Guatemala City is a place where people live in fear.
Dire poverty, gang violence and drug trafficking, and the failure of the government to provide a safety net, have contributed to the creation of a society where people isolate themselves from each other and make sure others keep their distance and where many seek solace in religion.
Squalor and poverty are constants in this city of 3 million. Paint peels from walls. Shantytowns sprawl along the sides of mountain ravines.
"We're a sad people, living in a depression," says Marco Antonio Garavito, a psychologist and director of the Mental Hygiene League. "It's hard for us to help each other because we live inside a shell that keeps us away (from others). We have a hard time with physical contact, with giving a good handshake.
Motorists hide behind tinted windows, while security guards wielding shotguns stand outside banks and grocery stores. Hair stylists work behind barred doors. Even crowded buses, with passengers often hanging from the windows, carry guards.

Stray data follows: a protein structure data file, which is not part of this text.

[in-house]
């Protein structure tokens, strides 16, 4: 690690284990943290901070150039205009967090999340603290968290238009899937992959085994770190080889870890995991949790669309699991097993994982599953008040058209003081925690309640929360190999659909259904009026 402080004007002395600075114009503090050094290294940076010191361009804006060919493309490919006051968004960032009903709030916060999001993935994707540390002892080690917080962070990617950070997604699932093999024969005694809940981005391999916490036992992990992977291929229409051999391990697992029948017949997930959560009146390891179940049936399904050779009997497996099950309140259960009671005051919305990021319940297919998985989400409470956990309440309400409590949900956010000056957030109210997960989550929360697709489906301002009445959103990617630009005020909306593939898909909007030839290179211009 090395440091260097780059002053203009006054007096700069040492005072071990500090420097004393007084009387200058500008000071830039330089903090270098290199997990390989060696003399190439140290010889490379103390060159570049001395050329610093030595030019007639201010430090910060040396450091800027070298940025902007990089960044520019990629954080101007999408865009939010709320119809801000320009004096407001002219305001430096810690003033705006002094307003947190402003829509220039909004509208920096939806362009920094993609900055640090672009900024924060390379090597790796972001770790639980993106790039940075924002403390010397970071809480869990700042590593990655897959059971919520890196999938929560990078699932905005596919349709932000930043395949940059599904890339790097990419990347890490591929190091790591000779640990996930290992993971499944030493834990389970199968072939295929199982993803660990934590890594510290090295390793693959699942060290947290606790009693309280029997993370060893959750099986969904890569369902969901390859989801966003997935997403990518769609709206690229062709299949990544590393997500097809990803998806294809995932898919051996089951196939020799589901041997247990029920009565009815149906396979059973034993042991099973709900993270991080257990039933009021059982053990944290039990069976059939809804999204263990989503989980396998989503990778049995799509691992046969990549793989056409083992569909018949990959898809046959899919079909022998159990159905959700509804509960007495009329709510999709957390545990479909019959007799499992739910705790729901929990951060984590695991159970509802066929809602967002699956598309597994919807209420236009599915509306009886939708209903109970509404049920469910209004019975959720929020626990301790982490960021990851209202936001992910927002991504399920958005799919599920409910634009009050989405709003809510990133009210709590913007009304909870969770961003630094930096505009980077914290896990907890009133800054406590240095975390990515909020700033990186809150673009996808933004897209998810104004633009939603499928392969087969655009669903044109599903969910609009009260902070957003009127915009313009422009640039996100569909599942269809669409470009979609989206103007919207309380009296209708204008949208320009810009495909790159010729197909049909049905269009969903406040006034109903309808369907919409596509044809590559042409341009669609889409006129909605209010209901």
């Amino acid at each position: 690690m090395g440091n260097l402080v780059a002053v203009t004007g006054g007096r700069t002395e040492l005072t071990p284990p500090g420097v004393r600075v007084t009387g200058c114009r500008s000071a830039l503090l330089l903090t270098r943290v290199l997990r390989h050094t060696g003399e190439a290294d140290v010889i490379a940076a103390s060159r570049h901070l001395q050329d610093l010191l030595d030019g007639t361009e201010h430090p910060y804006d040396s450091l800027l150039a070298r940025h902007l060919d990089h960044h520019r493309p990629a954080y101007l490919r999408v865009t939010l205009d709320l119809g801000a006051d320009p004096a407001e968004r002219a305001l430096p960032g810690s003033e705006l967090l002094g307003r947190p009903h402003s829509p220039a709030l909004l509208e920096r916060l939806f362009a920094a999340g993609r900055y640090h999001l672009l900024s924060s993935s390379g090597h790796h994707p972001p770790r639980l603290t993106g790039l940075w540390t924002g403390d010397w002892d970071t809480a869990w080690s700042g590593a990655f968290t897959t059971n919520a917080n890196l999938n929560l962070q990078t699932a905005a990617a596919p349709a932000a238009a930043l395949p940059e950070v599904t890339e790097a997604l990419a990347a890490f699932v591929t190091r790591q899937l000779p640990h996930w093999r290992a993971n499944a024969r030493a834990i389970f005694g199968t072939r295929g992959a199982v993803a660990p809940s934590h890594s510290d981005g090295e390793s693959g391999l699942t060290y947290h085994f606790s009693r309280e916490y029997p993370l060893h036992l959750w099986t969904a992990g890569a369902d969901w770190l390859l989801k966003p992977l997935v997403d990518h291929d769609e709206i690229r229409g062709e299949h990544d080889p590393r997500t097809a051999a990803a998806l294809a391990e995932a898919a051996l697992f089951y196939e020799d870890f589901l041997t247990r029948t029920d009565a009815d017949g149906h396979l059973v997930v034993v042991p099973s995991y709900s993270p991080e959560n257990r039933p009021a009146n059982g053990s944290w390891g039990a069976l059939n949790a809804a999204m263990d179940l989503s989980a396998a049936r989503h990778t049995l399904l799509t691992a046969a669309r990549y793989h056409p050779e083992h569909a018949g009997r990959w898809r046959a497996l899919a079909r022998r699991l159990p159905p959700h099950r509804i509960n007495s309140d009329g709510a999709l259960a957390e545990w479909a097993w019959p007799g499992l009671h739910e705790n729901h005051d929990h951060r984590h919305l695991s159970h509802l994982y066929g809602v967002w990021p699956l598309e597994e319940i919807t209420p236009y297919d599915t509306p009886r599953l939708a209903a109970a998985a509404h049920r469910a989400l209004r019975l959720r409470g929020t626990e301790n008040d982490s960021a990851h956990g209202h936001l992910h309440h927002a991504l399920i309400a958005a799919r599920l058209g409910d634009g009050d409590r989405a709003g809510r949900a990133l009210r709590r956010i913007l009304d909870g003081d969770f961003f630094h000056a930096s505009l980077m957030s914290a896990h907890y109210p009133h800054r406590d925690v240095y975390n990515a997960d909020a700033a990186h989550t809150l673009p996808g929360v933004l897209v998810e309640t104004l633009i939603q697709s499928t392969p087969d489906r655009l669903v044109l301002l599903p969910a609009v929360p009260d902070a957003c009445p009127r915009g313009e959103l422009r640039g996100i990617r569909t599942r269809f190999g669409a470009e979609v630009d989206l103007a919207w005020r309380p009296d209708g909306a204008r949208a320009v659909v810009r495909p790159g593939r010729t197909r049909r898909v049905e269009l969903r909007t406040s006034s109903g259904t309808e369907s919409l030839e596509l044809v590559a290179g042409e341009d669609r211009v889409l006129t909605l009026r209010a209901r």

"We have formed a type of shell that in psychology we call defensive desensitization," Garavito says. "The cost of that is that we have a loss of values, especially a loss of humanity."
It's not uncommon to see Guatemala City residents unfazed by the sight of a corpse by the side of the street. In cemeteries, bodies are unearthed when families can't pay fees.
Garavito says the Central American nation was founded with violence when the Spanish massacred thousands of indigenous people. And Guatemala suffered through a 36-year civil war that ended in 1996. During the war, about 200,000 people were killed, mostly by state forces and paramilitary groups.
Still, Guatemalan City residents show resilience every day, with preachers going through busy markets spreading the word of God and Mayan girls in colorful dresses taking a moment among laughter to enjoy candied apples.